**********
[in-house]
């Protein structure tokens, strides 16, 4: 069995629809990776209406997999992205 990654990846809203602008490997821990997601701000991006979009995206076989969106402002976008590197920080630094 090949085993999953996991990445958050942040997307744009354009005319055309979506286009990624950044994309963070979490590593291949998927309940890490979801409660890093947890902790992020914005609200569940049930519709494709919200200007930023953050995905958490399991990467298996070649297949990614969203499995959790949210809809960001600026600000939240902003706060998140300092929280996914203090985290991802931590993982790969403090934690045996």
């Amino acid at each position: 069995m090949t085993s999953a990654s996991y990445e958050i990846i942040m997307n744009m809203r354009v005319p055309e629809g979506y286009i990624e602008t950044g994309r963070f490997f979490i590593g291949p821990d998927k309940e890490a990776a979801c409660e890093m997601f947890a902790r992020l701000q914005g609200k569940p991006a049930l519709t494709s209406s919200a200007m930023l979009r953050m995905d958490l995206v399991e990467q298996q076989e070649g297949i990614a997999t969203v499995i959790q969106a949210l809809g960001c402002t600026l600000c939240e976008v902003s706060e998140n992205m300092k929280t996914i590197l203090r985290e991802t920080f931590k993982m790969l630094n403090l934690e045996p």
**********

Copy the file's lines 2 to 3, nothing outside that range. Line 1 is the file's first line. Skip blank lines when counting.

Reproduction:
């Protein structure tokens, strides 16, 4: 069995629809990776209406997999992205 990654990846809203602008490997821990997601701000991006979009995206076989969106402002976008590197920080630094 090949085993999953996991990445958050942040997307744009354009005319055309979506286009990624950044994309963070979490590593291949998927309940890490979801409660890093947890902790992020914005609200569940049930519709494709919200200007930023953050995905958490399991990467298996070649297949990614969203499995959790949210809809960001600026600000939240902003706060998140300092929280996914203090985290991802931590993982790969403090934690045996």
């Amino acid at each position: 069995m090949t085993s999953a990654s996991y990445e958050i990846i942040m997307n744009m809203r354009v005319p055309e629809g979506y286009i990624e602008t950044g994309r963070f490997f979490i590593g291949p821990d998927k309940e890490a990776a979801c409660e890093m997601f947890a902790r992020l701000q914005g609200k569940p991006a049930l519709t494709s209406s919200a200007m930023l979009r953050m995905d958490l995206v399991e990467q298996q076989e070649g297949i990614a997999t969203v499995i959790q969106a949210l809809g960001c402002t600026l600000c939240e976008v902003s706060e998140n992205m300092k929280t996914i590197l203090r985290e991802t920080f931590k993982m790969l630094n403090l934690e045996p």